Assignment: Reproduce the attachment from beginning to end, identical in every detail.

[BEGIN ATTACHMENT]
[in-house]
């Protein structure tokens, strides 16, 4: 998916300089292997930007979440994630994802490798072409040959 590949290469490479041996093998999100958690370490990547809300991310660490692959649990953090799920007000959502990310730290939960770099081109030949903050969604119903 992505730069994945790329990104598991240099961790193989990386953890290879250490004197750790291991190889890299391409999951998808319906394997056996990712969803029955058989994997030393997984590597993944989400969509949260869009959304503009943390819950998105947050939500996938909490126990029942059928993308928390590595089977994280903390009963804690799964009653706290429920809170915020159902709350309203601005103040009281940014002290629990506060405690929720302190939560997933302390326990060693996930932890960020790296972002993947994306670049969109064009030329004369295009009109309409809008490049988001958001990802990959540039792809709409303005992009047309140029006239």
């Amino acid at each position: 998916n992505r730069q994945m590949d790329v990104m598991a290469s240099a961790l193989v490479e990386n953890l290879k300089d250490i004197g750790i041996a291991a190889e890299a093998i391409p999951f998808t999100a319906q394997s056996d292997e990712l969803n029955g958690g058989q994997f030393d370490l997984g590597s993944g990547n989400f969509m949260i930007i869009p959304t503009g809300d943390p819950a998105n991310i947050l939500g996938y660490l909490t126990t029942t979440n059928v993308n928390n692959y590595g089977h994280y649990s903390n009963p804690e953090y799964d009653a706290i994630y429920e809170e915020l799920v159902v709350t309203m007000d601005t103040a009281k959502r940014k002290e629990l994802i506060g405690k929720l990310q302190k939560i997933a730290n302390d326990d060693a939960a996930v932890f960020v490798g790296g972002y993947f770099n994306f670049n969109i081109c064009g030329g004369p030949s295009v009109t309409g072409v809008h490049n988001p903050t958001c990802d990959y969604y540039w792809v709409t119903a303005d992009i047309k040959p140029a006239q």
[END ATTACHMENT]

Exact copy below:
[in-house]
């Protein structure tokens, strides 16, 4: 998916300089292997930007979440994630994802490798072409040959 590949290469490479041996093998999100958690370490990547809300991310660490692959649990953090799920007000959502990310730290939960770099081109030949903050969604119903 992505730069994945790329990104598991240099961790193989990386953890290879250490004197750790291991190889890299391409999951998808319906394997056996990712969803029955058989994997030393997984590597993944989400969509949260869009959304503009943390819950998105947050939500996938909490126990029942059928993308928390590595089977994280903390009963804690799964009653706290429920809170915020159902709350309203601005103040009281940014002290629990506060405690929720302190939560997933302390326990060693996930932890960020790296972002993947994306670049969109064009030329004369295009009109309409809008490049988001958001990802990959540039792809709409303005992009047309140029006239």
């Amino acid at each position: 998916n992505r730069q994945m590949d790329v990104m598991a290469s240099a961790l193989v490479e990386n953890l290879k300089d250490i004197g750790i041996a291991a190889e890299a093998i391409p999951f998808t999100a319906q394997s056996d292997e990712l969803n029955g958690g058989q994997f030393d370490l997984g590597s993944g990547n989400f969509m949260i930007i869009p959304t503009g809300d943390p819950a998105n991310i947050l939500g996938y660490l909490t126990t029942t979440n059928v993308n928390n692959y590595g089977h994280y649990s903390n009963p804690e953090y799964d009653a706290i994630y429920e809170e915020l799920v159902v709350t309203m007000d601005t103040a009281k959502r940014k002290e629990l994802i506060g405690k929720l990310q302190k939560i997933a730290n302390d326990d060693a939960a996930v932890f960020v490798g790296g972002y993947f770099n994306f670049n969109i081109c064009g030329g004369p030949s295009v009109t309409g072409v809008h490049n988001p903050t958001c990802d990959y969604y540039w792809v709409t119903a303005d992009i047309k040959p140029a006239q």